I recently read "The Happiness Project" by Gretchen Rubin. I was a bit skeptical - seriously, how could making lists and setting goals make a big difference in my day-to-day happiness? That just smacks to me of making New Years' Resolutions and while I do make resolutions, given the fact that my resolutions are the same every year, I am quite aware of how successful the practice is. I have to say, I tend to think that happiness has more to do with a. life circumstances and b. your natural temperament than anything else. It's like worrying - you can tell me to relax and not to worry so much but I am who I am and if I am genetically pre-disposed to worrying, making a conscious decision to try not to worry is not going to change who I am. On the other hand, I heard Ms. Rubin interviewed on Q on CBC and there was something about her approach that appealed to me.
I really enjoyed the book. I don't know if you have this but as I read, I just kept thinking that I didn't want to forget things. Fairly frequently, I read something and as I am reading, I keep thinking that I will need to read it again and again because something is very powerful or significant. This was one of those books. I was reading a library copy so it isn't like I could highlight or make notes. One thing I have decided is that I am going to have to buy a copy - there is so much here and I honestly believe it can make a difference.
I would not say that I am an unhappy person. While I have a tendency to worry and a type-A orientation to pushing myself too hard, I do enjoy my life and especially in the last few years, I have been gradually feeling less pressure to be what others think I should be and have felt less apologetic for being myself. Having children has truly opened up a world of pleasure and of savouring the little moments that had been missing from my life. Reading "One Thousand Gifts" by Ann Voskamp has also helped me to focus on how richly blessed I am, even in the difficult or painful times and I do try to "praise God in the storms".
On the other hand, I certainly do seem to have areas of my life that take away from my pleasure, add to my stress and lend themselves to feeling frustrated. For me, at least, that's where "The Happiness Project" has a role. The clutter in my house drives me crazy. I take years off my life in running around and I know I need to slow down. I push myself too hard and the feeling of exhaustion taints much of life. I over commit and then feel guilty because I know that I am not giving what I would like to things. I get frustrated because my over-busy life means that I don't give enough time to the things that really matter like prayer and devotions, journaling and spending time with my kids.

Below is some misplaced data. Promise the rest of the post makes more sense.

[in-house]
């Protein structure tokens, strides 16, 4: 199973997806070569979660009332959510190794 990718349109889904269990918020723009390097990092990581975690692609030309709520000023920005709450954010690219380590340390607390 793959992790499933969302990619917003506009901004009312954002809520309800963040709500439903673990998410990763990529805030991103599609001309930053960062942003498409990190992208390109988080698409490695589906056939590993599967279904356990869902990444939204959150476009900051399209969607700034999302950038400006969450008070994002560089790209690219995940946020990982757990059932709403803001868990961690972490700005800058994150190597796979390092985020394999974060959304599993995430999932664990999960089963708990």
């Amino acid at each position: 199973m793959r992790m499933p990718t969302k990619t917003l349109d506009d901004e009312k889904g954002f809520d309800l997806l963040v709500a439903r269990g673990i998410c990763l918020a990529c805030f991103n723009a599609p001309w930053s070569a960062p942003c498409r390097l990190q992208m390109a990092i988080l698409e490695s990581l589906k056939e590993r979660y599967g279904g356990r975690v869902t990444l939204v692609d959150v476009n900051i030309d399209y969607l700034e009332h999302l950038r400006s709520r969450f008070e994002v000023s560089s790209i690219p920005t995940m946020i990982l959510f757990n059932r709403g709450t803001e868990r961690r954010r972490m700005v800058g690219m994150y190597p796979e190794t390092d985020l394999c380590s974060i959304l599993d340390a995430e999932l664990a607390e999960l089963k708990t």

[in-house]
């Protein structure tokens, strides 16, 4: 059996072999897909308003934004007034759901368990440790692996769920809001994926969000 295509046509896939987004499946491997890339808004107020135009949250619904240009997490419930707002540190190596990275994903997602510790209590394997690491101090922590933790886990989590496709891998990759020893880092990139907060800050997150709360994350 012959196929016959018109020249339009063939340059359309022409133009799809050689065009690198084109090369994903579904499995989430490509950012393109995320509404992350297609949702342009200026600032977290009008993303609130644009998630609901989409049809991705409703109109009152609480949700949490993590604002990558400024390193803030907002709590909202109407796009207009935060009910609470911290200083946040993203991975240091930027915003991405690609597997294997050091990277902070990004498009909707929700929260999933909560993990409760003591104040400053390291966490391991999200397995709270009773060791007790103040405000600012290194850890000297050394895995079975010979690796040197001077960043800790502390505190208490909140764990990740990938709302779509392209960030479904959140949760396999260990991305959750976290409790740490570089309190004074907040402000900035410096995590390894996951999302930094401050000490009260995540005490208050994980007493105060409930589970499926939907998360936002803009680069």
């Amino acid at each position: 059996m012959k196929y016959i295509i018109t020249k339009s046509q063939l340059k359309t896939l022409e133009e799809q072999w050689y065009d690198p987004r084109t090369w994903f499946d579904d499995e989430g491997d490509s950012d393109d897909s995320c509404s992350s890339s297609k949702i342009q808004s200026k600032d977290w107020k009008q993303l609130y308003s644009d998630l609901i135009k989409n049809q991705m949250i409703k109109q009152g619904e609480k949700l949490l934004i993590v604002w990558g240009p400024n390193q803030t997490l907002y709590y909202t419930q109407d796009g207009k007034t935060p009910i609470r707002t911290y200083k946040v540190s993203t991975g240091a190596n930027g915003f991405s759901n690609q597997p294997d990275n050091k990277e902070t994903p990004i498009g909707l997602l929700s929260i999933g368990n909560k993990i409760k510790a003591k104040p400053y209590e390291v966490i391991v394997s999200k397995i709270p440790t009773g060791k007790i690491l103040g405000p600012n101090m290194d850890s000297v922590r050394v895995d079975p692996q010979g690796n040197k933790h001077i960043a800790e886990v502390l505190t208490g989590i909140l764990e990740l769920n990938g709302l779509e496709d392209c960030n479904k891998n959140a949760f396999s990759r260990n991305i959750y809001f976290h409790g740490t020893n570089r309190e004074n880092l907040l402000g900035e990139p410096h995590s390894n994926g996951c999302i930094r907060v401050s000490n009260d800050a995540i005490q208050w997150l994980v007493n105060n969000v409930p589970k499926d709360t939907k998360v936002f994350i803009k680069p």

I am turning 39 in two-and-a-half weeks. What a perfect time to get my life in order. I would like to feel some forward momentum and, as those of you with little children will surely understand, so much of my life is spent right now in just getting through the day. My blog gets ignored, I frequently want to journal about my feelings about things and it doesn't happen and I have no time for any kind of reflection. I'd love to spend a little bit of time on the bigger picture. I would like to take a year and pursue my own "Happiness Project" and see if I can make some changes that bring me closer to living the life that I want to live and dropping the clutter (physical and emotional) that takes me away from the contentment that I would like to feel. It's kind of sad that the only time I have to really reflect on this stuff is when I am home sick from work (an illness that I am sure is largely brought on by being so run down).
I have decided that I will take the next year of my life and pursue a "Happiness Project" and I plan to use my blog to keep me accountable. Each month will have a focus and like Gretchen Rubin did, I plan to set goals for each focus and to track my progress. At the end of each month, I will take stock and see whether I think that I have improved my life and whether the practices I have incorporated have improved my life. Here's hoping that I can go into my 40's in a better place emotionally and with a sense of calm that is missing in my life at the moment.
After some reflecting, here are the monthly themes I have chosen for my year:
June - Energy and health
July - An Orderly Home
August - Faith
September - My Marriage
October - My Children
November - Money
December - Slowing Down
January - Enjoying winter (I have HUGE S.A.D. and find winter very hard emotionally)
February - Friendship
March - Family
April - Interests
May - Scaling Back
Cross your fingers for me, I am guessing that it will be difficult to keep momentum and not give up part way through the year.
Have any of you read "The Happiness Project"? Does the idea hold any appeal for you?